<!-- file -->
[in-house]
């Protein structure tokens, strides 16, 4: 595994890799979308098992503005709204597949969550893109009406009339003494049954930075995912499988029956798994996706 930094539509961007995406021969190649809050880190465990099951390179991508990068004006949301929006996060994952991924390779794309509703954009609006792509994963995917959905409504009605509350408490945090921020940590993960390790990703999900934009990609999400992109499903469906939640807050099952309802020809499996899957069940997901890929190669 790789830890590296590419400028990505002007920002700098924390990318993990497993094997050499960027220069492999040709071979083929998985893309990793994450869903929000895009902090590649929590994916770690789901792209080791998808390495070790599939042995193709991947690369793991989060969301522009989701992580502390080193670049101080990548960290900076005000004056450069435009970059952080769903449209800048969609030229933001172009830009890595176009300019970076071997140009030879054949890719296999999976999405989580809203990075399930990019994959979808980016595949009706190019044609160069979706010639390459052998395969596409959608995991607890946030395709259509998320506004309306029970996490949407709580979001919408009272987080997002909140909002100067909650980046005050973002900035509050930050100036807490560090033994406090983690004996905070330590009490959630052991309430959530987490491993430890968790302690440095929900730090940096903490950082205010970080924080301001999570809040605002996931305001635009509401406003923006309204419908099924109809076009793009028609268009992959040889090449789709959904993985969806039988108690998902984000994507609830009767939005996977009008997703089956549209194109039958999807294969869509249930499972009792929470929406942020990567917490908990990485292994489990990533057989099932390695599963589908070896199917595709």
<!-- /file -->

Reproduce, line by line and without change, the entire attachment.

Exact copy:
[in-house]
């Protein structure tokens, strides 16, 4: 595994890799979308098992503005709204597949969550893109009406009339003494049954930075995912499988029956798994996706 930094539509961007995406021969190649809050880190465990099951390179991508990068004006949301929006996060994952991924390779794309509703954009609006792509994963995917959905409504009605509350408490945090921020940590993960390790990703999900934009990609999400992109499903469906939640807050099952309802020809499996899957069940997901890929190669 790789830890590296590419400028990505002007920002700098924390990318993990497993094997050499960027220069492999040709071979083929998985893309990793994450869903929000895009902090590649929590994916770690789901792209080791998808390495070790599939042995193709991947690369793991989060969301522009989701992580502390080193670049101080990548960290900076005000004056450069435009970059952080769903449209800048969609030229933001172009830009890595176009300019970076071997140009030879054949890719296999999976999405989580809203990075399930990019994959979808980016595949009706190019044609160069979706010639390459052998395969596409959608995991607890946030395709259509998320506004309306029970996490949407709580979001919408009272987080997002909140909002100067909650980046005050973002900035509050930050100036807490560090033994406090983690004996905070330590009490959630052991309430959530987490491993430890968790302690440095929900730090940096903490950082205010970080924080301001999570809040605002996931305001635009509401406003923006309204419908099924109809076009793009028609268009992959040889090449789709959904993985969806039988108690998902984000994507609830009767939005996977009008997703089956549209194109039958999807294969869509249930499972009792929470929406942020990567917490908990990485292994489990990533057989099932390695599963589908070896199917595709």